10. Kathy Z January 25, 2012 at 7:26 pm #

    I am seriously considering trying this. But- I have one or two 4th graders that just can’t be serious much less quiet when they are walking in, or listening. What if they ruin it for all? Or even on purpose?

    • Novak January 26, 2012 at 8:07 pm #

      Try it the way I posted above – kids are more responsive to smaller group positive peer pressure… some students are way to impulsive to be responsible to the whole group, but when their peers are sitting at their table — the effect is much more concentrated. Also, its easier for you to keep track of who is making good choices and who isn’t.

      If that doesn’t work have them sit alone and try and earn points on their own….

  11. Anna January 27, 2012 at 9:48 am #

    This is a great discussion and great to see what others are doing to help enforce positive behavior… and that I’m not the only one with some challenging classes:) I teach K-5 Art… most are great classes, just a couple here and there… and it can be great one day and exhausting the next… ho-hum! :)

  12. Bonnie January 30, 2012 at 3:37 pm #

    I picked up a whole second school last year due to the cutting of our classes down to 30 min once a week. The behavior at the new school was rough to say the least. I did this same plan with the classes there. I used a board in the room and posted the individual sticker chart sheets that you can get at any teaching store or even office supply store. I have one for each classroom. They had to earn 30 stickers to get to do the clay project for the year. I used the same 4 point system Michael spoke about. The transitions are the hardest in art class, we have so many in such a short amount of time. I simply marked a dot in the box for each transition they completed following class expectations. Later I go back and put a sticker in the box so the kids can see thier progress from across the room. It is right by the door so the classroom teacher can also see how the class is keeping up. I explained to the kids that if they could earn the points on a normal day I knew they would be responsible enough for something as special as clay. Even my two out of control 6th grade classes of 33 students each got into shape quickly. After the clay lesson some kids did try to get back to their old ways. This year I think I will have them work towards an end of the year reward too.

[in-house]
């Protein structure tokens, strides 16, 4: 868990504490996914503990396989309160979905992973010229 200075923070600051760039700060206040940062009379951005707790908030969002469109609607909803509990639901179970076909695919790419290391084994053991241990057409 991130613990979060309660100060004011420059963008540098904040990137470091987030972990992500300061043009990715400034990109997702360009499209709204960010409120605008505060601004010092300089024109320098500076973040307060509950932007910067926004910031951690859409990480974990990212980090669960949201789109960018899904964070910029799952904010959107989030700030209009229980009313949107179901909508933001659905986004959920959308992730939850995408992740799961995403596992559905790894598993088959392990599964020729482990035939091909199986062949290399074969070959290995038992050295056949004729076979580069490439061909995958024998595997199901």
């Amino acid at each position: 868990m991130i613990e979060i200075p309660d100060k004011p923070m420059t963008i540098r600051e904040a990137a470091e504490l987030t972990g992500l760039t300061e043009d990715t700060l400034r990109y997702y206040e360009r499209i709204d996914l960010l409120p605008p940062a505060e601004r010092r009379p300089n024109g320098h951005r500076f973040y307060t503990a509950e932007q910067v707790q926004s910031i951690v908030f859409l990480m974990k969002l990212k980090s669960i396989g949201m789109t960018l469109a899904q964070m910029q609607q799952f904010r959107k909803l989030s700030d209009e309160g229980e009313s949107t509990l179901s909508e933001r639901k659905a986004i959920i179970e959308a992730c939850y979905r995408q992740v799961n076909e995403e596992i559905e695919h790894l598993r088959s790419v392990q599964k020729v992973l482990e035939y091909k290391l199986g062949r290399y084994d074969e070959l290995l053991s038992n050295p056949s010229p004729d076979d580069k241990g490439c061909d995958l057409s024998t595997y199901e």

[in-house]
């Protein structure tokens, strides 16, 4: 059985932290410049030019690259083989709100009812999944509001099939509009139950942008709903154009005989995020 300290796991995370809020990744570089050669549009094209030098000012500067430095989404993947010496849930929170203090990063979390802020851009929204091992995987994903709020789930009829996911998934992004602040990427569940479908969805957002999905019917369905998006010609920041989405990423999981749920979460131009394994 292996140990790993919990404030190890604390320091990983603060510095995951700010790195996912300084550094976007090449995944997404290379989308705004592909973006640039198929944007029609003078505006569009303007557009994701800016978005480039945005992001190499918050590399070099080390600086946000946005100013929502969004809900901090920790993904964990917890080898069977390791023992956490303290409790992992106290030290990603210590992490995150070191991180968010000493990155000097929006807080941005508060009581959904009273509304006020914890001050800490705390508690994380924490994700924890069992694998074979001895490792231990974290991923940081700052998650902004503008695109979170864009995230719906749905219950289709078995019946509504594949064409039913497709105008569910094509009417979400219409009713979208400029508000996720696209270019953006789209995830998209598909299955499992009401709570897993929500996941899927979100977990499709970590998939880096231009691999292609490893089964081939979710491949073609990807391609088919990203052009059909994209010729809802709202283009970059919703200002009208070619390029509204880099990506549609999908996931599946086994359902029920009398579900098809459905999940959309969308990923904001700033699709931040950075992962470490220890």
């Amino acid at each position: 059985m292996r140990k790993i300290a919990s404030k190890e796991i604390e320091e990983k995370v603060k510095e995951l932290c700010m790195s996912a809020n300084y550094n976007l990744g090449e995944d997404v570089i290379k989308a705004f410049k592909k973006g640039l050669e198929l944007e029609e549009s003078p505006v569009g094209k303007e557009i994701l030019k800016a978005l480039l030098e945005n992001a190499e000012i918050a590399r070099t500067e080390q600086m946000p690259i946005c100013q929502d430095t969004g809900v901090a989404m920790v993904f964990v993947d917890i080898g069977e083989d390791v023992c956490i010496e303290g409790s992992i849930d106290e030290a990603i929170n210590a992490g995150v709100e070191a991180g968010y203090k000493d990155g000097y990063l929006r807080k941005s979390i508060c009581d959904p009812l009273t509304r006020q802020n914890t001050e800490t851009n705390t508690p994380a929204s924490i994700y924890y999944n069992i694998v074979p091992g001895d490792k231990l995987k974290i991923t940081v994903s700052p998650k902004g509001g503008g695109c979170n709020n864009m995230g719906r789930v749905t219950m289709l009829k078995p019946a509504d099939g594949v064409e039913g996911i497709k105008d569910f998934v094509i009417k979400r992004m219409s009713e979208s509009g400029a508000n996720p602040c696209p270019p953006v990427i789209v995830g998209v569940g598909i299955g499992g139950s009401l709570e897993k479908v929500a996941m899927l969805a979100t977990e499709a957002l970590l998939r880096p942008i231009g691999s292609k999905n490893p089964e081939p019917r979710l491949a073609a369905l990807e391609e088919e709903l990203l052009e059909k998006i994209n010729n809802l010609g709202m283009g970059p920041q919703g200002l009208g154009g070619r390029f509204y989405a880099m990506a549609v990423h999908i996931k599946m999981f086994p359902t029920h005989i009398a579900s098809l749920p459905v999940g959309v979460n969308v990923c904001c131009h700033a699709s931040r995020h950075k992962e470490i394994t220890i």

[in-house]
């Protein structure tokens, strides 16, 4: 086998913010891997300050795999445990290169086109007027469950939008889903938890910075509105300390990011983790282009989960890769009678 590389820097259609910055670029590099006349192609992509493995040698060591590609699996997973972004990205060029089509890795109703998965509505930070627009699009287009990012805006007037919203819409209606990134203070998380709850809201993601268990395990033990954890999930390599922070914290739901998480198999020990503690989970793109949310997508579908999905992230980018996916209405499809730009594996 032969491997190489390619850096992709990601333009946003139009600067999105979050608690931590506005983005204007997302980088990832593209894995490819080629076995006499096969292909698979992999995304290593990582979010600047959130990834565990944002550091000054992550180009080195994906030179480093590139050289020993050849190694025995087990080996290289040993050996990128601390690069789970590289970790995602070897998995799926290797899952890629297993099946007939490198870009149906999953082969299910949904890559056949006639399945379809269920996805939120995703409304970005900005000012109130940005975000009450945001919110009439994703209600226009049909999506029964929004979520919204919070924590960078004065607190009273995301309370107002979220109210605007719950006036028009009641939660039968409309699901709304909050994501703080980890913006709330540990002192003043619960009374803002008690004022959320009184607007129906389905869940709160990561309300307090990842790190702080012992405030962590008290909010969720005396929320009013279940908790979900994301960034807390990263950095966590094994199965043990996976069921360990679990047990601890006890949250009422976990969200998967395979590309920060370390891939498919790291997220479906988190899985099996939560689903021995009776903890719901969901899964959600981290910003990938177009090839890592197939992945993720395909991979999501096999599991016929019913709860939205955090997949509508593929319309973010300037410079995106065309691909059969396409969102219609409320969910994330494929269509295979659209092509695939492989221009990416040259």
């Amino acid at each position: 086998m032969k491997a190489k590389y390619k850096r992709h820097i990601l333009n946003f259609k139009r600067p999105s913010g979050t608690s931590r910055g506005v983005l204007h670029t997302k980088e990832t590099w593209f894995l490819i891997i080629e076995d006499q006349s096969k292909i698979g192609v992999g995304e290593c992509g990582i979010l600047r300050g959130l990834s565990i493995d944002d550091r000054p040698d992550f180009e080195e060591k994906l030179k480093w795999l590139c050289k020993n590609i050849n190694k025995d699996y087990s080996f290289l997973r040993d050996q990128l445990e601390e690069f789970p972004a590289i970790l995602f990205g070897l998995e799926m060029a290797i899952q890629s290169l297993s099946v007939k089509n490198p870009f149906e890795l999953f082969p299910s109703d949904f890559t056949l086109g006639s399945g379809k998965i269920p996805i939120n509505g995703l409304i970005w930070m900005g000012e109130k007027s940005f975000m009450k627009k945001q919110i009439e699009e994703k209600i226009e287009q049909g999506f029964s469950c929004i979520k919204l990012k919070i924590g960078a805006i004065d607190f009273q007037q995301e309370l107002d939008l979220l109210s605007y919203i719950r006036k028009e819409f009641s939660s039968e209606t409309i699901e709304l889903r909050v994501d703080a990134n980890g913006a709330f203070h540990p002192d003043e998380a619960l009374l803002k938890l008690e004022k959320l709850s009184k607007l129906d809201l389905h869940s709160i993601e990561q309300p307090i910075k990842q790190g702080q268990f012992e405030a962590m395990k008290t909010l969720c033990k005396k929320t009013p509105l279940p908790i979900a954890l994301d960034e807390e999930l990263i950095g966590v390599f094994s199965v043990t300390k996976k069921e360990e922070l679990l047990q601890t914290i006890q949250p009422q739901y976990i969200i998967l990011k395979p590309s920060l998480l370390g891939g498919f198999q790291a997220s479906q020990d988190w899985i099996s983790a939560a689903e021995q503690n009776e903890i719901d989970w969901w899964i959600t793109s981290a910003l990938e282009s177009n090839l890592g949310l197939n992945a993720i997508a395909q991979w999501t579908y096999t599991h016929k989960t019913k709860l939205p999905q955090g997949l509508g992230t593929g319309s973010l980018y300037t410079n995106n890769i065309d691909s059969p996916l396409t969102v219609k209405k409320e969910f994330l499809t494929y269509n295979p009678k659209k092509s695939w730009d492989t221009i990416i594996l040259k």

I also subscribe to Michael’s news letter and have the book. Wait for it to get in stock, it is worth it. The newsletters he sends out if you subscribe are more helpful than anything. I even require my student teachers to start subscribing to them since most of the problems student teachers encounter are behavior issues.

    Thanks to Michael for linking this blog to his newsletter. Now I have two places I can go when I need inspiration and reassurance.

  13. Mrs. Euken's Art Mooseum January 31, 2012 at 9:27 pm #

    Just got my book yesterday! Can’t wait to read it. I also made a chart for the point system you told us about last week and put it into force yesteday. It is already working. The kids are really excited about trying it. I broke it into 4 ways to get points. They are 1: Let’s get Going, (coming in, getting seated and ready) 2: Listen Up (Used when I am passing out their work and giving directions 3: Way to Work, (work time) and 4: “Git Ur Done”, which is cleaning up and lining up. I have made a chart for each grade with each teacher’s name on it. They know that when they come back in the following week, they can look on the chart and see which areas they might need to improve on from last week. The kids are excited and so am I!! Thanks!

    • Jessica Balsley February 1, 2012 at 9:34 pm #

      I need to break my behavior into 4 different sections, and I like your tag lines for each. Nothing is working right now in my 1st grade art classrooms as far as behavior goes but my current plan works great with the other grade levels. Go figure! :)

  14. Daevid February 5, 2012 at 9:43 am #